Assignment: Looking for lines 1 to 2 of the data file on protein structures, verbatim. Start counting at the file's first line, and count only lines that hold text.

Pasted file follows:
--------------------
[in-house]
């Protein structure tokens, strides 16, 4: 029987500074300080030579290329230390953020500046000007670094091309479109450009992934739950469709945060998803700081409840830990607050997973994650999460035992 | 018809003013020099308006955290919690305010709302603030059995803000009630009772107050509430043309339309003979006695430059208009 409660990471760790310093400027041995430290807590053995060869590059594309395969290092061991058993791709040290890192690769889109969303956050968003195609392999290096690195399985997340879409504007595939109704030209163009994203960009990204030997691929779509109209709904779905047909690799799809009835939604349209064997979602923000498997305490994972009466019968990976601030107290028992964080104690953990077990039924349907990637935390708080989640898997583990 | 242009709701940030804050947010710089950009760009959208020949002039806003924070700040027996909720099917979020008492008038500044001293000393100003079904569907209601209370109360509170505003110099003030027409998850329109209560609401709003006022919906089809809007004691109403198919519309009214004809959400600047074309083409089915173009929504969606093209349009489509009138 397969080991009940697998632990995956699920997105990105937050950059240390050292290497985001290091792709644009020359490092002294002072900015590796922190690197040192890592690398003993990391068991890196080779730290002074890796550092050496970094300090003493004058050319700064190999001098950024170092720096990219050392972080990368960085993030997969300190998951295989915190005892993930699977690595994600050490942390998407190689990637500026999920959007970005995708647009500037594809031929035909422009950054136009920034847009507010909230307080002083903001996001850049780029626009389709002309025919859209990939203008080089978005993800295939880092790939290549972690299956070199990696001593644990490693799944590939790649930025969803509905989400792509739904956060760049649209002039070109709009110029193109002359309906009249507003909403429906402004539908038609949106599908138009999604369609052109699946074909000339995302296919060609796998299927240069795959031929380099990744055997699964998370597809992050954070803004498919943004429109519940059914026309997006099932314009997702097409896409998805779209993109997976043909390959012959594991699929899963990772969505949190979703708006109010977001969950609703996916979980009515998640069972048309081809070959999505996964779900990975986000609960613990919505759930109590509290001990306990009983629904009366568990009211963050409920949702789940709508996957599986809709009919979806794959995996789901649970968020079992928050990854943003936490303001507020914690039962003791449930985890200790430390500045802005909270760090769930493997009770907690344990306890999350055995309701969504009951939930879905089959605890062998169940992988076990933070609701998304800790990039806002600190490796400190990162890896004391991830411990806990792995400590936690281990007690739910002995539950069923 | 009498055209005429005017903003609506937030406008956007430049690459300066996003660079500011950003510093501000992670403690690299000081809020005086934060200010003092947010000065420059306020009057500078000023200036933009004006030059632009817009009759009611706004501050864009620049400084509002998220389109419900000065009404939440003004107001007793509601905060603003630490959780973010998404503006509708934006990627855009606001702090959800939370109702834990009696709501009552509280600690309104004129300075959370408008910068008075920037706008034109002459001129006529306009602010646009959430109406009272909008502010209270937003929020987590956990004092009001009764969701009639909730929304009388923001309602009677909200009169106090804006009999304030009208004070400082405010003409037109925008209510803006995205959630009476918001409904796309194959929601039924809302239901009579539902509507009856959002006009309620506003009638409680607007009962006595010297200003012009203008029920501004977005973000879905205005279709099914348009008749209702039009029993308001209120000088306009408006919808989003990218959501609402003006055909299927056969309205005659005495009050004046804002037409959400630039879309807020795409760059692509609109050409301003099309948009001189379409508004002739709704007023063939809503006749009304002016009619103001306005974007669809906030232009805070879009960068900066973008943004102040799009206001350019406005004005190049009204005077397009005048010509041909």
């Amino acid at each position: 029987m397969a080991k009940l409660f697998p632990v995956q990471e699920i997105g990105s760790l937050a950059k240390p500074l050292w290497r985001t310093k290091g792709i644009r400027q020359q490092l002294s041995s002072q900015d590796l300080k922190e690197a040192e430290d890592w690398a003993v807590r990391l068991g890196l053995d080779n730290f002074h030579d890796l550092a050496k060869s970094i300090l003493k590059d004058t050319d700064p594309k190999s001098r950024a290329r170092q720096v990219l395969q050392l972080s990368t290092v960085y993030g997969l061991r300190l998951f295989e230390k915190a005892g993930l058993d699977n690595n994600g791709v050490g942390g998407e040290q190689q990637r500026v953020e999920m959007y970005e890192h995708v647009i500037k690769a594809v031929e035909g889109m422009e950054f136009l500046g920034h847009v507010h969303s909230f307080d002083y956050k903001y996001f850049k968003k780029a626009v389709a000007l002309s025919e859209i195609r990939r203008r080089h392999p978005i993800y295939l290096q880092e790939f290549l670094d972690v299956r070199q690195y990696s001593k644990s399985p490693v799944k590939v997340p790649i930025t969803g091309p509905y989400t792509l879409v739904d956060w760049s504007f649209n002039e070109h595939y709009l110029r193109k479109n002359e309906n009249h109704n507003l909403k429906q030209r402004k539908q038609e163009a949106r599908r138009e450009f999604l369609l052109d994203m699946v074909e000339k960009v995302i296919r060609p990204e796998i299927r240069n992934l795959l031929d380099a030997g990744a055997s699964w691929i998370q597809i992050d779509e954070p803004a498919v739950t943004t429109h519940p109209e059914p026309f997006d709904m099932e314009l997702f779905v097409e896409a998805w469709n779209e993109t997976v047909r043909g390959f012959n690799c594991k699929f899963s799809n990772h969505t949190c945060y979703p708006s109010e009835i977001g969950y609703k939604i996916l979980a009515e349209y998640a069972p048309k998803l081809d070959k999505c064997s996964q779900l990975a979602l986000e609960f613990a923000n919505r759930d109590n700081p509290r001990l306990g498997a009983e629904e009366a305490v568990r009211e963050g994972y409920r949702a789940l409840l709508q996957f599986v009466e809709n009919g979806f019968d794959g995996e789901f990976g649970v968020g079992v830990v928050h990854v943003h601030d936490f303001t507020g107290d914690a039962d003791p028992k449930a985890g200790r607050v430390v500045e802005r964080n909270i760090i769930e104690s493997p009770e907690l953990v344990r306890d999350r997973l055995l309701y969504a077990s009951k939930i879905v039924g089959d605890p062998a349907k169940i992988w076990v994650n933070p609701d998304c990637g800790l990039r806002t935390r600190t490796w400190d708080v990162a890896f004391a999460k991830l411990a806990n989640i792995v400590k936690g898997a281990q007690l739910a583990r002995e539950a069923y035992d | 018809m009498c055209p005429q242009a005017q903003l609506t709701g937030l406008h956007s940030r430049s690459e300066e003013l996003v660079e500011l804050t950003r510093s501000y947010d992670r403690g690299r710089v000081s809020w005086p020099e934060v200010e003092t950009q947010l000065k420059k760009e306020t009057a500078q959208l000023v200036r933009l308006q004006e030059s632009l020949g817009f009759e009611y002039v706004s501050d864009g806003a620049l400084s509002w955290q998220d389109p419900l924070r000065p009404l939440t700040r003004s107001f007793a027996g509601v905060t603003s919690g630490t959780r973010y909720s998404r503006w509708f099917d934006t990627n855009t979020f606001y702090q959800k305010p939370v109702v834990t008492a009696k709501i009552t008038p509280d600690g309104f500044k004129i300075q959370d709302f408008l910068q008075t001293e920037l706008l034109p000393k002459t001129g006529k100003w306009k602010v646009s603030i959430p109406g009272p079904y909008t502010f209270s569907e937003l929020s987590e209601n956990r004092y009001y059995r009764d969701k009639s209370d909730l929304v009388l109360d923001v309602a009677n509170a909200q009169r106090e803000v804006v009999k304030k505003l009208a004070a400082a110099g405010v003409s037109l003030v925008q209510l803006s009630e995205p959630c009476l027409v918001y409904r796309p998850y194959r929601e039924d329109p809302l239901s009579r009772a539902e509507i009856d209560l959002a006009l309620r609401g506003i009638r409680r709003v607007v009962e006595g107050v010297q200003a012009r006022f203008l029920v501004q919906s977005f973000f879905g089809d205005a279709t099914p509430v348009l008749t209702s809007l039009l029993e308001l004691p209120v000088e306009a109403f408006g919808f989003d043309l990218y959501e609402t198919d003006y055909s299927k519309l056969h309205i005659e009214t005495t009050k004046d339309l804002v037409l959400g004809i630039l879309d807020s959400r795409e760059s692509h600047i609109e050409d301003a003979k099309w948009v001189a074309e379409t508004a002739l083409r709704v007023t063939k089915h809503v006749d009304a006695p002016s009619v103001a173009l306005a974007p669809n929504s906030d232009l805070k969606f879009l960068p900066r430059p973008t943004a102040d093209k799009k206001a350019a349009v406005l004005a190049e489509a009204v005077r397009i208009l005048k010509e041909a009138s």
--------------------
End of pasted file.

[in-house]
């Protein structure tokens, strides 16, 4: 029987500074300080030579290329230390953020500046000007670094091309479109450009992934739950469709945060998803700081409840830990607050997973994650999460035992 | 018809003013020099308006955290919690305010709302603030059995803000009630009772107050509430043309339309003979006695430059208009 409660990471760790310093400027041995430290807590053995060869590059594309395969290092061991058993791709040290890192690769889109969303956050968003195609392999290096690195399985997340879409504007595939109704030209163009994203960009990204030997691929779509109209709904779905047909690799799809009835939604349209064997979602923000498997305490994972009466019968990976601030107290028992964080104690953990077990039924349907990637935390708080989640898997583990 | 242009709701940030804050947010710089950009760009959208020949002039806003924070700040027996909720099917979020008492008038500044001293000393100003079904569907209601209370109360509170505003110099003030027409998850329109209560609401709003006022919906089809809007004691109403198919519309009214004809959400600047074309083409089915173009929504969606093209349009489509009138 397969080991009940697998632990995956699920997105990105937050950059240390050292290497985001290091792709644009020359490092002294002072900015590796922190690197040192890592690398003993990391068991890196080779730290002074890796550092050496970094300090003493004058050319700064190999001098950024170092720096990219050392972080990368960085993030997969300190998951295989915190005892993930699977690595994600050490942390998407190689990637500026999920959007970005995708647009500037594809031929035909422009950054136009920034847009507010909230307080002083903001996001850049780029626009389709002309025919859209990939203008080089978005993800295939880092790939290549972690299956070199990696001593644990490693799944590939790649930025969803509905989400792509739904956060760049649209002039070109709009110029193109002359309906009249507003909403429906402004539908038609949106599908138009999604369609052109699946074909000339995302296919060609796998299927240069795959031929380099990744055997699964998370597809992050954070803004498919943004429109519940059914026309997006099932314009997702097409896409998805779209993109997976043909390959012959594991699929899963990772969505949190979703708006109010977001969950609703996916979980009515998640069972048309081809070959999505996964779900990975986000609960613990919505759930109590509290001990306990009983629904009366568990009211963050409920949702789940709508996957599986809709009919979806794959995996789901649970968020079992928050990854943003936490303001507020914690039962003791449930985890200790430390500045802005909270760090769930493997009770907690344990306890999350055995309701969504009951939930879905089959605890062998169940992988076990933070609701998304800790990039806002600190490796400190990162890896004391991830411990806990792995400590936690281990007690739910002995539950069923 | 009498055209005429005017903003609506937030406008956007430049690459300066996003660079500011950003510093501000992670403690690299000081809020005086934060200010003092947010000065420059306020009057500078000023200036933009004006030059632009817009009759009611706004501050864009620049400084509002998220389109419900000065009404939440003004107001007793509601905060603003630490959780973010998404503006509708934006990627855009606001702090959800939370109702834990009696709501009552509280600690309104004129300075959370408008910068008075920037706008034109002459001129006529306009602010646009959430109406009272909008502010209270937003929020987590956990004092009001009764969701009639909730929304009388923001309602009677909200009169106090804006009999304030009208004070400082405010003409037109925008209510803006995205959630009476918001409904796309194959929601039924809302239901009579539902509507009856959002006009309620506003009638409680607007009962006595010297200003012009203008029920501004977005973000879905205005279709099914348009008749209702039009029993308001209120000088306009408006919808989003990218959501609402003006055909299927056969309205005659005495009050004046804002037409959400630039879309807020795409760059692509609109050409301003099309948009001189379409508004002739709704007023063939809503006749009304002016009619103001306005974007669809906030232009805070879009960068900066973008943004102040799009206001350019406005004005190049009204005077397009005048010509041909």